People say you pulled off a huge steal. What do you think when you hear that? Danny Ainge: Well, what I felt at the time was, I thought it was a really gutsy move by Brooklyn. I admired it. I thought the way KG finished last year, and Paul — both of them looked like they had a lot of basketball left in them, as the season finished last year. And so, I felt that it was a good deal for both teams. Like, I wasn’t able to put Joe Johnson and Deron Williams and Brook Lopez around Paul and KG. I wish I could have. They still would’ve been Celtics. But we weren’t in that position, to become a contender, I don’t think. I didn’t think that Paul and KG could carry us like they had for the five or six years previous. We were a team, I felt, that was destined to mediocrity as opposed to excellence with those guys. And especially with [Rajon] Rondo being out and so forth, it was going to be a long year for us with those two guys at the stage of their careers. It wouldn’t have done them justice. So, I was happy for Brooklyn. They were taking a chance. I thought it was a really good trade. I thought it was good for us and where we were as a franchise. And I thought it was really good for Jet, Paul, and KG and for [new Nets coach] Jason Kidd. I didn’t know if they’d win a championship or not, because I knew Indiana and Miami were going to be very good, and I thought Chicago was going to be very good. But I really thought it was going to be a four-horse race in the East, with those four teams. That’s what it looked like to me when the season started. Boston Globe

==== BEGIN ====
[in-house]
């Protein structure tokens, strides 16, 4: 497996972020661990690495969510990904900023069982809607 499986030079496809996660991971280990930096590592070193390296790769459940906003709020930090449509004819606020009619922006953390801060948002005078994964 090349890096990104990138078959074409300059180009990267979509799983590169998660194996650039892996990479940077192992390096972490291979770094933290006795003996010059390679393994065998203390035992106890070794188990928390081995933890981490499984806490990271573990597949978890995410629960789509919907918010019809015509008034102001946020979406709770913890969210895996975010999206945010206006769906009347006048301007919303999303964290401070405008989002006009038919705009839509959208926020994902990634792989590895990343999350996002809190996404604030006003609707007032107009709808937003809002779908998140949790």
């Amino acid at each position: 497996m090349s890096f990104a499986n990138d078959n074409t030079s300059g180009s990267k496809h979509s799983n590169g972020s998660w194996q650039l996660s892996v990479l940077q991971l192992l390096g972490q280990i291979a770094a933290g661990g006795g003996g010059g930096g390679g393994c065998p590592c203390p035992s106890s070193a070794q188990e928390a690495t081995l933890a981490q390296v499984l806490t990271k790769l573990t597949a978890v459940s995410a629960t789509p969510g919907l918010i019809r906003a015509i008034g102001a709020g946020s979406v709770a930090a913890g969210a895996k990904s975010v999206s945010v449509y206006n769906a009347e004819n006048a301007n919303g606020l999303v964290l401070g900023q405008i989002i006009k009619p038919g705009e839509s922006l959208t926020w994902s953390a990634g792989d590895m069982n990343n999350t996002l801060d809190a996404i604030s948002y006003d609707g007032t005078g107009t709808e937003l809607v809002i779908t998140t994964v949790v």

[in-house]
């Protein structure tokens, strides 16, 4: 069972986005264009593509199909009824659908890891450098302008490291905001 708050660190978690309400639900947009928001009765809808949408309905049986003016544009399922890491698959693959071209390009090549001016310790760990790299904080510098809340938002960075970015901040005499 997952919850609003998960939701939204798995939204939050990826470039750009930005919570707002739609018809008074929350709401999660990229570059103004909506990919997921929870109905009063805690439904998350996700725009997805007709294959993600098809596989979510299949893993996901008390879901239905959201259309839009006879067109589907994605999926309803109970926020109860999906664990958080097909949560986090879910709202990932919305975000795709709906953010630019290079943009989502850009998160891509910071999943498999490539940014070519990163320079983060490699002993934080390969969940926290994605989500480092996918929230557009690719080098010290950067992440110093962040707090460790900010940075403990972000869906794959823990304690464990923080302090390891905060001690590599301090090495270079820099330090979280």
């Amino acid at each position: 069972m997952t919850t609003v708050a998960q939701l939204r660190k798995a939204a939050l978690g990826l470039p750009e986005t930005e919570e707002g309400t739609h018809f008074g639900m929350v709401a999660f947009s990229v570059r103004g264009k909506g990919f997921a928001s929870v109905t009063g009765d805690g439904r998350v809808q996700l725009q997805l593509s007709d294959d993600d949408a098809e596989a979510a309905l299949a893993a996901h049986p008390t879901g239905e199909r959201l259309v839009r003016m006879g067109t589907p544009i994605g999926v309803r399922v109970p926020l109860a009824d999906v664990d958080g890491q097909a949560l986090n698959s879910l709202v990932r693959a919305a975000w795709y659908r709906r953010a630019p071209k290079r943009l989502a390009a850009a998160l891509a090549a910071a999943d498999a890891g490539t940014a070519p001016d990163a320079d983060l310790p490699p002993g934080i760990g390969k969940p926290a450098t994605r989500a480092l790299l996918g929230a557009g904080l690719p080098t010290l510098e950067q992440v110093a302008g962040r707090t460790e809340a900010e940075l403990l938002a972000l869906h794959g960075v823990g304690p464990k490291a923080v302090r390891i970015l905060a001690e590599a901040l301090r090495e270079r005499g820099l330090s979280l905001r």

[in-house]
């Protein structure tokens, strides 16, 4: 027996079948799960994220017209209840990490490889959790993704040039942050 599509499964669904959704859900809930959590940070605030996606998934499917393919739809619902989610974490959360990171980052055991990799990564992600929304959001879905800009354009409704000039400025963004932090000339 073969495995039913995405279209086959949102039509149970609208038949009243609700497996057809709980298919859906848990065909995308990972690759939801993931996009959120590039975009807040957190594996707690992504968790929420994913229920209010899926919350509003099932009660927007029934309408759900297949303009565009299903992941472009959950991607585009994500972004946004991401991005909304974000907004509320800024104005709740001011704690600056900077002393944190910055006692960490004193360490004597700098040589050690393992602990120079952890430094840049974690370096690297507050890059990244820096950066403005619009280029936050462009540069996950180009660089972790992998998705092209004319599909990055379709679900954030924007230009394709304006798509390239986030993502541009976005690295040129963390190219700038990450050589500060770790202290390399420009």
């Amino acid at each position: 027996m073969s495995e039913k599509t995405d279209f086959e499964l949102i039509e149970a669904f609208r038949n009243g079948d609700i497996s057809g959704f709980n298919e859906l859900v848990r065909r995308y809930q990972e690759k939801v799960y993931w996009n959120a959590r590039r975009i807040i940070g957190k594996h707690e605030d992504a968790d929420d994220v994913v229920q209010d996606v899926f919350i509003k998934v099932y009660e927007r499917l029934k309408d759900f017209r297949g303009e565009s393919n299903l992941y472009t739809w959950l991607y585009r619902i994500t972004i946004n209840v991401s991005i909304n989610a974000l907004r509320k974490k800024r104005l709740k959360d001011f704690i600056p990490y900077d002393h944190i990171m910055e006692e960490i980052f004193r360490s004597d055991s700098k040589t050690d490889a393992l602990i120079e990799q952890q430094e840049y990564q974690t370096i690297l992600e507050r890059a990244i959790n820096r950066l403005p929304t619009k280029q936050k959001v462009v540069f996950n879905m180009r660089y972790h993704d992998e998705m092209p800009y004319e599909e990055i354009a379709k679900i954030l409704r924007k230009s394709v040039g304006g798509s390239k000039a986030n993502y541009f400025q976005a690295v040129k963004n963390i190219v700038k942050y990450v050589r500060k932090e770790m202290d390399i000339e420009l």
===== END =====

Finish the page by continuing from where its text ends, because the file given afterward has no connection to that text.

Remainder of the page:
January 23, 2014 Updates

Never mind. The Celtics won. Jeff Green put the team on his shoulders and scored a season-high 39 points, while the Wizards wilted with a display of selfish basketball. Boston blew a 19-point first-half lead, but Gerald Wallace made a driving layup with 2.5 seconds remaining in overtime Wednesday night for the 113-111 victory that snapped a 10-game road losing streak. ‘‘Lot of reasons to give up,’’ Celtics coach Brad Stevens said. ‘‘And they didn’t do that.’’ Green shot early and often, finishing with career-highs in 3-pointers attempted (16) and made (8). Rookie Phil Pressey added a career-high 20 points. The Celtics played without Rajon Rando, Avery Bradley and Jerryd Bayless and at one point had Chris Johnson and Vander Blue, both on 10-day contracts, on the floor together in the second quarter. ‘‘I just put myself in the position where I had to be the man to carry the team and shoot the ball,’’ Green said. ‘‘So that’s what I did.’’ Boston Globe